“It was a big change,” Paul Yiadom said. “Back in Virginia, we had open space and could kind of go where we wanted with our friends. Now, in a city like Worcester, getting places is tougher and things are complicated.”

Isaac Yiadom breaks up a pass against Florida State.

Courtesy Boston College Athletics

Isaac Yiadom breaks up a pass against Florida State.

Phil Adarkwah, meanwhile, will wear No. 16, the same number Alfred wore at Doherty. Still, the brothers’ games are far from the same.

Two inches shorter than Alfred at 6-foot-2, Phil, a junior, is wider and stronger than Alfred was at this point in his career. While the elder Adarkwah made a name for himself leaping over defenders for red-zone touchdowns, expect the younger to make a name for himself by grabbing passes in traffic and making tackles in the box on defense.

Both younger brothers have also cleared their own path on another field. Each of them has followed Phil’s and Alfred’s sister Linda Adarkwah’s lead on the lacrosse pitch, with both contributing to Worcester’s combined lacrosse team last season as defensive midfielders.


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“I don’t know how they do that, I could never play lacrosse,” Alfred Adarkwah said. “It’s crazy, but pretty cool.”

With Paul Yiadom now a sophomore, the same grade that Isaac first suited up for the Highlanders, and Phil Adarkwah a junior, each represents Mulcahy’s vision of the future of his program.

The Highlanders feature not only Yiadom and Adarkwah, but several other younger brothers of former stars. Yawin Smallwood, who starred for UConn and played in the NFL, has a younger brother on the team, Terrence Jackson, while current Bucknell freshman Tavian Vassar’s younger brother, Tajon Vassar, may end up being the team’s leading rusher.

Tajon Vassar (21) is also among the second-generation budding football stars on the Highlanders roster.

Courtesy SuiteSports.com / Joe Parello

Tajon Vassar (21) is also among the second-generation budding football stars on the Highlanders roster.

“I think it’s a great thing that we have everybody’s brother, because it means we’ve had kids growing up, watching our program, and wanting to be like their brothers,” Mulcahy said. “That’s how you build a program, and we’re getting there. Hopefully, some day, and I probably won’t be the coach, but we’ll have dads I coached watching their sons” playing for Doherty.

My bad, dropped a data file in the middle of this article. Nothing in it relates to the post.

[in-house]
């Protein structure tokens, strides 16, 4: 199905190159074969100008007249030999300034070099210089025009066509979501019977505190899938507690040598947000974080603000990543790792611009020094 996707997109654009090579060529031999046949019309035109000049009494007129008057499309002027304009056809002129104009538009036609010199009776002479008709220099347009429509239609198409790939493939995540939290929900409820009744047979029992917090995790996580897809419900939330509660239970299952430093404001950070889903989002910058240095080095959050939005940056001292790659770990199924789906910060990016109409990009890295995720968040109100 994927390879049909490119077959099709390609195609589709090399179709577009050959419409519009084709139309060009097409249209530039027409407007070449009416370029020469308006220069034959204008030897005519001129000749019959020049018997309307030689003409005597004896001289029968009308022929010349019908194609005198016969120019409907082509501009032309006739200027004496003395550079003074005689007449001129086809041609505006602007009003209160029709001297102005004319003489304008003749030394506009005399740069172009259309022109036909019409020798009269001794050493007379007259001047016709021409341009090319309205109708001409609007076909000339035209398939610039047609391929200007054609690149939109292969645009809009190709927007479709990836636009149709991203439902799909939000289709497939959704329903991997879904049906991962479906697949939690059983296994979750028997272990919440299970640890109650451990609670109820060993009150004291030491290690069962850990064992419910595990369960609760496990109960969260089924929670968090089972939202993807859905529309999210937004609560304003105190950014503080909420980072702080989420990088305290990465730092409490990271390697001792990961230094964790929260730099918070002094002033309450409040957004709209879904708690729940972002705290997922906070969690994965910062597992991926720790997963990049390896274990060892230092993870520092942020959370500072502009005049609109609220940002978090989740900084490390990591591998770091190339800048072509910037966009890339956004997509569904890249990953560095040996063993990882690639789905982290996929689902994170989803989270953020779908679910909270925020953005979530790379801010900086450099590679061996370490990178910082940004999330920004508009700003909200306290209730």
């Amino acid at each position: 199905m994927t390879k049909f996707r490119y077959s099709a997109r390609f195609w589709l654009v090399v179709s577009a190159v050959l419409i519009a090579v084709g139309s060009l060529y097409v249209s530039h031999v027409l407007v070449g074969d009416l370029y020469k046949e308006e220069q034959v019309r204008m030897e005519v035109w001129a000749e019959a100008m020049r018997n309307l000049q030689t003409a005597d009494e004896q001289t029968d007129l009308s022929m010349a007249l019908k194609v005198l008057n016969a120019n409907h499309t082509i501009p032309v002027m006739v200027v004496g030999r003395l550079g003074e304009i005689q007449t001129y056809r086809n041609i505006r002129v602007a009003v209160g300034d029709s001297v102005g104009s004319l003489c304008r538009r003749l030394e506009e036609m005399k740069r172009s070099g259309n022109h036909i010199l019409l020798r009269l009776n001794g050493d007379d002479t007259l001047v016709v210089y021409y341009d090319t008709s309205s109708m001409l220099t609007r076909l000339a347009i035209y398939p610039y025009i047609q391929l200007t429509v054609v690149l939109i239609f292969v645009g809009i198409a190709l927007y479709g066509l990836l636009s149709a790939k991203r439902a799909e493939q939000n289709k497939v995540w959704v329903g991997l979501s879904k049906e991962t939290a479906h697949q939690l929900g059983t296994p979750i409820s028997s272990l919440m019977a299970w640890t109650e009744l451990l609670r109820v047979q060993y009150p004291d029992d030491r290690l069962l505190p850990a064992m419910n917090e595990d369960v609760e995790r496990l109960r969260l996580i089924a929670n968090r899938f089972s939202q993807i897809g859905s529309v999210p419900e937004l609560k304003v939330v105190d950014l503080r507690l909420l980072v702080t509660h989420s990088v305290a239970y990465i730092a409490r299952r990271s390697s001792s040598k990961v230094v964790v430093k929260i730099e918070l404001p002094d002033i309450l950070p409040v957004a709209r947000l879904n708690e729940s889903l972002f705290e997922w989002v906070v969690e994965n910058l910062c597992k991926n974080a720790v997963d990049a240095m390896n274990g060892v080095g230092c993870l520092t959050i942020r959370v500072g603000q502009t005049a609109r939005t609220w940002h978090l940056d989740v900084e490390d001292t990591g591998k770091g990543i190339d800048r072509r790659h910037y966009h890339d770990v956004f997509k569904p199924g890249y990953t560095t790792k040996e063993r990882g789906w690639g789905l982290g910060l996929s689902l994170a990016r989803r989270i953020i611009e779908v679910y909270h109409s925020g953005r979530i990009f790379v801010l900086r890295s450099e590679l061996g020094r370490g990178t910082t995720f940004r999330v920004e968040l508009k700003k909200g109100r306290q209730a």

But it isn’t just younger brothers watching the older guys, because both Isaac and Alfred have made it clear they’ll be checking in on their brothers this year, whether that be in person, or online.

“I’ve still got my Hudl password,” Alfred Adarkwah said with a laugh. “So I’m definitely gonna be watching Phil and Paul. I just want them to become the best players they can be, and take advantage of their opportunities, both football-wise and academically. If they get the chance to get a great education playing football, I want them to do that.”

“Oh, I’m gonna be watching them and giving my critiques,” Isaac Yiadom added with a smile. “We have a bye coming up after Clemson, so I’m hoping to get out and see them that week. … Right now, I’m stressing that Paul needs to get bigger and stronger. The football stuff is important too, but he’s really got to get stronger.”

Both Paul and Phil, who are second cousins, made the trip to see their older brothers play at Gillette Stadium, the day after they opened up their high school season with a 28-20 defeat at the hands of Central Mass. power Leominster, which was ranked 8th in the state heading into the season by ESPN Boston and is led by Duke-bound quarterback Noah Gray.

While Doherty is now 0-1, it played the highly regarded Blue Devils closer than anybody around the region anticipated. With champion bloodlines and barrels of confidence, this team of “little brothers” is already ahead of schedule.